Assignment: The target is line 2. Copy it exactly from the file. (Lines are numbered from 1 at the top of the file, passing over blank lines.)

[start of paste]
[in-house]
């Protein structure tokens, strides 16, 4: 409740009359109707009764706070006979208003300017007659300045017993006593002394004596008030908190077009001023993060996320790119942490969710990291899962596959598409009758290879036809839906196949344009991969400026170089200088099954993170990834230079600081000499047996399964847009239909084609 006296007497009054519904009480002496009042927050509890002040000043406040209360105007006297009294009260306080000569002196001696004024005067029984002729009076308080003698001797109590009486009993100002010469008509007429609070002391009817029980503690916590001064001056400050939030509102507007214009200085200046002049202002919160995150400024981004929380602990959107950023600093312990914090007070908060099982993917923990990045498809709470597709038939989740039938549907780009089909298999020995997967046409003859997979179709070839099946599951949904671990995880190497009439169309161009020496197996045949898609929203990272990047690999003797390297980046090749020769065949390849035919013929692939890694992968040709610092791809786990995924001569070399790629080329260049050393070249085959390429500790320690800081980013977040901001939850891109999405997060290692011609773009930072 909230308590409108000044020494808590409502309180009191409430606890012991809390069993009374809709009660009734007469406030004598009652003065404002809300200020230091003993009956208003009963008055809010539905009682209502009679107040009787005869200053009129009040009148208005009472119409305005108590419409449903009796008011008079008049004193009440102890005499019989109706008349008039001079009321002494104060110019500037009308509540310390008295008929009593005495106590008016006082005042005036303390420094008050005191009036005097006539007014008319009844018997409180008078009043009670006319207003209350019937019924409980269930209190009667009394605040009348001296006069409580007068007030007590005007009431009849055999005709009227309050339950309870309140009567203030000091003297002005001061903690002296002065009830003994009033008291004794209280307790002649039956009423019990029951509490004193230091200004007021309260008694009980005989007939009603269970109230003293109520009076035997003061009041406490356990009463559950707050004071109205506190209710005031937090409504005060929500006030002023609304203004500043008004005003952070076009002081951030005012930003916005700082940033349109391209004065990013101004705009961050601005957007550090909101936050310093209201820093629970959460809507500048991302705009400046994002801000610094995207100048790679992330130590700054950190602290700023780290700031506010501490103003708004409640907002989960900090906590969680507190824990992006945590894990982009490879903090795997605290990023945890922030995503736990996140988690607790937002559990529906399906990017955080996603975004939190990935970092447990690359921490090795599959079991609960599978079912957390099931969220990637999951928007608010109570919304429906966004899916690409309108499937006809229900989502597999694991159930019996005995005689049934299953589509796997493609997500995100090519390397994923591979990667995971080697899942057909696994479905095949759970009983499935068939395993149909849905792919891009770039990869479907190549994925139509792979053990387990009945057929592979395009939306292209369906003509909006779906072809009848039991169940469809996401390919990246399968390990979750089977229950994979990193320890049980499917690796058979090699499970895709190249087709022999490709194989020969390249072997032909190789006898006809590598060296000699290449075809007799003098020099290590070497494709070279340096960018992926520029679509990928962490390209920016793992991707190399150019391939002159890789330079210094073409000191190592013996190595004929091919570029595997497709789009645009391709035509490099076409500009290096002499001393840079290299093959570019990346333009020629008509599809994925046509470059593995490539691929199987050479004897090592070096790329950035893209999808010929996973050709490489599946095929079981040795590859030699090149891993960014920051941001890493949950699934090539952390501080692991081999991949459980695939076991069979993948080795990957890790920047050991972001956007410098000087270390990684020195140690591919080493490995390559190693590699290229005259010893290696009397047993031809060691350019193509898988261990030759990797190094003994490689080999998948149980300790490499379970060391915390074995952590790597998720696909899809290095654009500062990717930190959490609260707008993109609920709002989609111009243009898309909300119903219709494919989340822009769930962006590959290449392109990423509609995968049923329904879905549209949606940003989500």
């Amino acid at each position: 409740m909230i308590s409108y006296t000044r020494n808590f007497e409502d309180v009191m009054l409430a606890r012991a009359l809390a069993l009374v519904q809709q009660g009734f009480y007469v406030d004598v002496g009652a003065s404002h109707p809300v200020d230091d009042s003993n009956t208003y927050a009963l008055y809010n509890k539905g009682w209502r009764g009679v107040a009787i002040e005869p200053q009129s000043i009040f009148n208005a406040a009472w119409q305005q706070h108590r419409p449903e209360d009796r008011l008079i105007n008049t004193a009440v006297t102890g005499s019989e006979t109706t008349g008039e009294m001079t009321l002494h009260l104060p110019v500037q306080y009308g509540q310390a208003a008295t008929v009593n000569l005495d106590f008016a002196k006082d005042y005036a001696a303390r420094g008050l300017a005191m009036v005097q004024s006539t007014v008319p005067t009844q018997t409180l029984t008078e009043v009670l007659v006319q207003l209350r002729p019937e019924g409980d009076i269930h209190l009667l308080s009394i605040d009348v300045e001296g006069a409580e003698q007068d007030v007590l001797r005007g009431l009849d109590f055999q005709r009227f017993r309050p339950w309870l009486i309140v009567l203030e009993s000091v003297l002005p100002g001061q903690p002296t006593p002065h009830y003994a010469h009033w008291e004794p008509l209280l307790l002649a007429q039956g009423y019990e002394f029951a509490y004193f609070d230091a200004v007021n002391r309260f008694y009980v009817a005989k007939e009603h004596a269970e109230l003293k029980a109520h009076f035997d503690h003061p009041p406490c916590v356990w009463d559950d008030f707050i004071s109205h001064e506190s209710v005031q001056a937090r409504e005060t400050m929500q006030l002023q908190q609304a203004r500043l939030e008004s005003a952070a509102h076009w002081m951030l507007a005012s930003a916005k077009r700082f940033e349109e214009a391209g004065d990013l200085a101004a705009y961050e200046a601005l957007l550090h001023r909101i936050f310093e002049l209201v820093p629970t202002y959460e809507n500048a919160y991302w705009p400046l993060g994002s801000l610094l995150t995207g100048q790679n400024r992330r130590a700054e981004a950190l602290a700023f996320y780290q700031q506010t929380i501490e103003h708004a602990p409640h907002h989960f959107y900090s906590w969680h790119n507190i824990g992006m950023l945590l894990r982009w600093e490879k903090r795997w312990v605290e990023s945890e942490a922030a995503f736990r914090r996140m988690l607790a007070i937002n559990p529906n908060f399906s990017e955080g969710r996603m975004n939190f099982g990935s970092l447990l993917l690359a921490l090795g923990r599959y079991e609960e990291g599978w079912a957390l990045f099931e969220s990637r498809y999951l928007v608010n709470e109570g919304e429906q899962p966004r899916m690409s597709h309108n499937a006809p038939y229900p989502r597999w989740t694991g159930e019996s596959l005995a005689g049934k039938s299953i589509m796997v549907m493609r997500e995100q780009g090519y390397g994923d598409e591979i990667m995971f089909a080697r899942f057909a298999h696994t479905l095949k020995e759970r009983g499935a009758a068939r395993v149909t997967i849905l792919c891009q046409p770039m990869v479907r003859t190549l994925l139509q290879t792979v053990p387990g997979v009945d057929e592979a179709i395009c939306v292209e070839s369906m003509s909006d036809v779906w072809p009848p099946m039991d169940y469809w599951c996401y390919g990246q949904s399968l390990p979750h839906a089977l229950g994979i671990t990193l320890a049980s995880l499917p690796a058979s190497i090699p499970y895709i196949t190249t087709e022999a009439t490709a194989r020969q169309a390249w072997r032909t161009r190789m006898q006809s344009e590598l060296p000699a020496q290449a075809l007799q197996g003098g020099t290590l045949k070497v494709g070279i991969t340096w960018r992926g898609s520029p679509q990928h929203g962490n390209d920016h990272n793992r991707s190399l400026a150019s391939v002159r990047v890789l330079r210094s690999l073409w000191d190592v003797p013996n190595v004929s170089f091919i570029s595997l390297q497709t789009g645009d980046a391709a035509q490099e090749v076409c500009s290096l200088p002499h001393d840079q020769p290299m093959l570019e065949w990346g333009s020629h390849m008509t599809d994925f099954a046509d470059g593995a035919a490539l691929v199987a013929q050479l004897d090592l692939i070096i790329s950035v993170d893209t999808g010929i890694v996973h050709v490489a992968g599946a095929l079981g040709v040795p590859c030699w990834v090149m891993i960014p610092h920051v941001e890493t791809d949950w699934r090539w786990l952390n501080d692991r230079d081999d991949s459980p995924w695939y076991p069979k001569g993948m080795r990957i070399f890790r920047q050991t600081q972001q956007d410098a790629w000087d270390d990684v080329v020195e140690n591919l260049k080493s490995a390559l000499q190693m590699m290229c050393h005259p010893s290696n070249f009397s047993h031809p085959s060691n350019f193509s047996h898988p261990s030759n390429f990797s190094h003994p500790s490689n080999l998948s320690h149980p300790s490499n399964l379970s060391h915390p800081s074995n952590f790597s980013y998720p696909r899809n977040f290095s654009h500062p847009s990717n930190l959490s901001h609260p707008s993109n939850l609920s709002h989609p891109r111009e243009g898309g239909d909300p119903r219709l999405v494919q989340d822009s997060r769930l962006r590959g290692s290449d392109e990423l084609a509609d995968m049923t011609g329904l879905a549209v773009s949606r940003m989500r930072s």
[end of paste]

């Protein structure tokens, strides 16, 4: 409740009359109707009764706070006979208003300017007659300045017993006593002394004596008030908190077009001023993060996320790119942490969710990291899962596959598409009758290879036809839906196949344009991969400026170089200088099954993170990834230079600081000499047996399964847009239909084609 006296007497009054519904009480002496009042927050509890002040000043406040209360105007006297009294009260306080000569002196001696004024005067029984002729009076308080003698001797109590009486009993100002010469008509007429609070002391009817029980503690916590001064001056400050939030509102507007214009200085200046002049202002919160995150400024981004929380602990959107950023600093312990914090007070908060099982993917923990990045498809709470597709038939989740039938549907780009089909298999020995997967046409003859997979179709070839099946599951949904671990995880190497009439169309161009020496197996045949898609929203990272990047690999003797390297980046090749020769065949390849035919013929692939890694992968040709610092791809786990995924001569070399790629080329260049050393070249085959390429500790320690800081980013977040901001939850891109999405997060290692011609773009930072 909230308590409108000044020494808590409502309180009191409430606890012991809390069993009374809709009660009734007469406030004598009652003065404002809300200020230091003993009956208003009963008055809010539905009682209502009679107040009787005869200053009129009040009148208005009472119409305005108590419409449903009796008011008079008049004193009440102890005499019989109706008349008039001079009321002494104060110019500037009308509540310390008295008929009593005495106590008016006082005042005036303390420094008050005191009036005097006539007014008319009844018997409180008078009043009670006319207003209350019937019924409980269930209190009667009394605040009348001296006069409580007068007030007590005007009431009849055999005709009227309050339950309870309140009567203030000091003297002005001061903690002296002065009830003994009033008291004794209280307790002649039956009423019990029951509490004193230091200004007021309260008694009980005989007939009603269970109230003293109520009076035997003061009041406490356990009463559950707050004071109205506190209710005031937090409504005060929500006030002023609304203004500043008004005003952070076009002081951030005012930003916005700082940033349109391209004065990013101004705009961050601005957007550090909101936050310093209201820093629970959460809507500048991302705009400046994002801000610094995207100048790679992330130590700054950190602290700023780290700031506010501490103003708004409640907002989960900090906590969680507190824990992006945590894990982009490879903090795997605290990023945890922030995503736990996140988690607790937002559990529906399906990017955080996603975004939190990935970092447990690359921490090795599959079991609960599978079912957390099931969220990637999951928007608010109570919304429906966004899916690409309108499937006809229900989502597999694991159930019996005995005689049934299953589509796997493609997500995100090519390397994923591979990667995971080697899942057909696994479905095949759970009983499935068939395993149909849905792919891009770039990869479907190549994925139509792979053990387990009945057929592979395009939306292209369906003509909006779906072809009848039991169940469809996401390919990246399968390990979750089977229950994979990193320890049980499917690796058979090699499970895709190249087709022999490709194989020969390249072997032909190789006898006809590598060296000699290449075809007799003098020099290590070497494709070279340096960018992926520029679509990928962490390209920016793992991707190399150019391939002159890789330079210094073409000191190592013996190595004929091919570029595997497709789009645009391709035509490099076409500009290096002499001393840079290299093959570019990346333009020629008509599809994925046509470059593995490539691929199987050479004897090592070096790329950035893209999808010929996973050709490489599946095929079981040795590859030699090149891993960014920051941001890493949950699934090539952390501080692991081999991949459980695939076991069979993948080795990957890790920047050991972001956007410098000087270390990684020195140690591919080493490995390559190693590699290229005259010893290696009397047993031809060691350019193509898988261990030759990797190094003994490689080999998948149980300790490499379970060391915390074995952590790597998720696909899809290095654009500062990717930190959490609260707008993109609920709002989609111009243009898309909300119903219709494919989340822009769930962006590959290449392109990423509609995968049923329904879905549209949606940003989500």